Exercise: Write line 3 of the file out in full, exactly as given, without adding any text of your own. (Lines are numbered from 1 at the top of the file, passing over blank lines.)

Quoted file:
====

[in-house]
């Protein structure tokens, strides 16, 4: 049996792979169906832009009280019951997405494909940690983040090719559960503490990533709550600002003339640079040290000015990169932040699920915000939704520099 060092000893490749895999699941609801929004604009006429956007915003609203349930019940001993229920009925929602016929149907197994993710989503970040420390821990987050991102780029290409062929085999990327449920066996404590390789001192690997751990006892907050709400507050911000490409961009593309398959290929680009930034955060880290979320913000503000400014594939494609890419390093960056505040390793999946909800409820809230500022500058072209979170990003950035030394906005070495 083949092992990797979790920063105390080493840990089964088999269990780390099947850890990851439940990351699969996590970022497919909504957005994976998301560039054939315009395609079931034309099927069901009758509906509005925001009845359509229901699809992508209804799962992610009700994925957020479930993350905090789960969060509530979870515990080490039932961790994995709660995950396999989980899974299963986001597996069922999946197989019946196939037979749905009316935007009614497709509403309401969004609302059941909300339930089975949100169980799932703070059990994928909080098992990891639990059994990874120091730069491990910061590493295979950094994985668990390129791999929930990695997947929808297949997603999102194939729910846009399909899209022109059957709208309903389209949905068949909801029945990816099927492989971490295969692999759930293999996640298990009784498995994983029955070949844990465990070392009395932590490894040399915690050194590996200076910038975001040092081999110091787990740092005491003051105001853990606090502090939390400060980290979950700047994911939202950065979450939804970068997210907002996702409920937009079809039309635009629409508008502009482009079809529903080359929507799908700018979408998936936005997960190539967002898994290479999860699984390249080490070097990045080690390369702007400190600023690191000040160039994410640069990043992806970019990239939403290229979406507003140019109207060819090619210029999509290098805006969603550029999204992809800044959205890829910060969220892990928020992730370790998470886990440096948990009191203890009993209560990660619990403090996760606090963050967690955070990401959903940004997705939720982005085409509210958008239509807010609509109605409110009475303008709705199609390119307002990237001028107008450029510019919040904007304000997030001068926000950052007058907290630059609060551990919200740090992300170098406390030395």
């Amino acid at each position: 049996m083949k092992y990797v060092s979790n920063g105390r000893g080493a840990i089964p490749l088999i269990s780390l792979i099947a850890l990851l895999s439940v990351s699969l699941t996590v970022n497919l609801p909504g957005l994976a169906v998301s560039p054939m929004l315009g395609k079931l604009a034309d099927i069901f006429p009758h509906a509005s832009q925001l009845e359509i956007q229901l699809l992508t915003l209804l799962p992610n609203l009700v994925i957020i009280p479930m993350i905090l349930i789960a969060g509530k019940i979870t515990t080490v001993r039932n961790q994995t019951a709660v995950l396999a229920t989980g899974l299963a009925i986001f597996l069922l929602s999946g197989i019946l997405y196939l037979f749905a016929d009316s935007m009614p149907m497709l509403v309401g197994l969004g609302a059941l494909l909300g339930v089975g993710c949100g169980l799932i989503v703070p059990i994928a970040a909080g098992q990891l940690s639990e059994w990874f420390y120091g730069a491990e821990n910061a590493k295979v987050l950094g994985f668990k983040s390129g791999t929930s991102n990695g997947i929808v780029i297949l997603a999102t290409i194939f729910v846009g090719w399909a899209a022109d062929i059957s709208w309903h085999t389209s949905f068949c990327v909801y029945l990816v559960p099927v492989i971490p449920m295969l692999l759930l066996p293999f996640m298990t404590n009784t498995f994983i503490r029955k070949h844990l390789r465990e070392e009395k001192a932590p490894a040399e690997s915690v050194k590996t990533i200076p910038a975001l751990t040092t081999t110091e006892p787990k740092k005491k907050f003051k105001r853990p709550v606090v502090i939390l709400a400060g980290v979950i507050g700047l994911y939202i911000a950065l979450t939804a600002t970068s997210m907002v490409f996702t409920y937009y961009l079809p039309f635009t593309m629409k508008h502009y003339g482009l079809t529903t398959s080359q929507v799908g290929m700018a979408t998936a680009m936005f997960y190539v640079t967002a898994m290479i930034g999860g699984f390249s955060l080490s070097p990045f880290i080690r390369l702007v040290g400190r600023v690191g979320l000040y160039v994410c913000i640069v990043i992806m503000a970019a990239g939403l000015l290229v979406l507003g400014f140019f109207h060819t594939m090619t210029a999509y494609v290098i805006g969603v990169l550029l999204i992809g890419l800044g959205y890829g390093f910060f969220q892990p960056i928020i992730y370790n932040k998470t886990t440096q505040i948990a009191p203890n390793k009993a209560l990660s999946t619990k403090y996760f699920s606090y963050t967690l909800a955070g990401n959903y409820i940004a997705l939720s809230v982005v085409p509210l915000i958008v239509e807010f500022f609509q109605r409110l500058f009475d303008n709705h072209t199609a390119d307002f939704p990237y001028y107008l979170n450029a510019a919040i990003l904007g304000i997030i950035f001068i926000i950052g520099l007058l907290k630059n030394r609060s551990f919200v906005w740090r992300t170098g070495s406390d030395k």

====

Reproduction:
């Amino acid at each position: 049996m083949k092992y990797v060092s979790n920063g105390r000893g080493a840990i089964p490749l088999i269990s780390l792979i099947a850890l990851l895999s439940v990351s699969l699941t996590v970022n497919l609801p909504g957005l994976a169906v998301s560039p054939m929004l315009g395609k079931l604009a034309d099927i069901f006429p009758h509906a509005s832009q925001l009845e359509i956007q229901l699809l992508t915003l209804l799962p992610n609203l009700v994925i957020i009280p479930m993350i905090l349930i789960a969060g509530k019940i979870t515990t080490v001993r039932n961790q994995t019951a709660v995950l396999a229920t989980g899974l299963a009925i986001f597996l069922l929602s999946g197989i019946l997405y196939l037979f749905a016929d009316s935007m009614p149907m497709l509403v309401g197994l969004g609302a059941l494909l909300g339930v089975g993710c949100g169980l799932i989503v703070p059990i994928a970040a909080g098992q990891l940690s639990e059994w990874f420390y120091g730069a491990e821990n910061a590493k295979v987050l950094g994985f668990k983040s390129g791999t929930s991102n990695g997947i929808v780029i297949l997603a999102t290409i194939f729910v846009g090719w399909a899209a022109d062929i059957s709208w309903h085999t389209s949905f068949c990327v909801y029945l990816v559960p099927v492989i971490p449920m295969l692999l759930l066996p293999f996640m298990t404590n009784t498995f994983i503490r029955k070949h844990l390789r465990e070392e009395k001192a932590p490894a040399e690997s915690v050194k590996t990533i200076p910038a975001l751990t040092t081999t110091e006892p787990k740092k005491k907050f003051k105001r853990p709550v606090v502090i939390l709400a400060g980290v979950i507050g700047l994911y939202i911000a950065l979450t939804a600002t970068s997210m907002v490409f996702t409920y937009y961009l079809p039309f635009t593309m629409k508008h502009y003339g482009l079809t529903t398959s080359q929507v799908g290929m700018a979408t998936a680009m936005f997960y190539v640079t967002a898994m290479i930034g999860g699984f390249s955060l080490s070097p990045f880290i080690r390369l702007v040290g400190r600023v690191g979320l000040y160039v994410c913000i640069v990043i992806m503000a970019a990239g939403l000015l290229v979406l507003g400014f140019f109207h060819t594939m090619t210029a999509y494609v290098i805006g969603v990169l550029l999204i992809g890419l800044g959205y890829g390093f910060f969220q892990p960056i928020i992730y370790n932040k998470t886990t440096q505040i948990a009191p203890n390793k009993a209560l990660s999946t619990k403090y996760f699920s606090y963050t967690l909800a955070g990401n959903y409820i940004a997705l939720s809230v982005v085409p509210l915000i958008v239509e807010f500022f609509q109605r409110l500058f009475d303008n709705h072209t199609a390119d307002f939704p990237y001028y107008l979170n450029a510019a919040i990003l904007g304000i997030i950035f001068i926000i950052g520099l007058l907290k630059n030394r609060s551990f919200v906005w740090r992300t170098g070495s406390d030395k």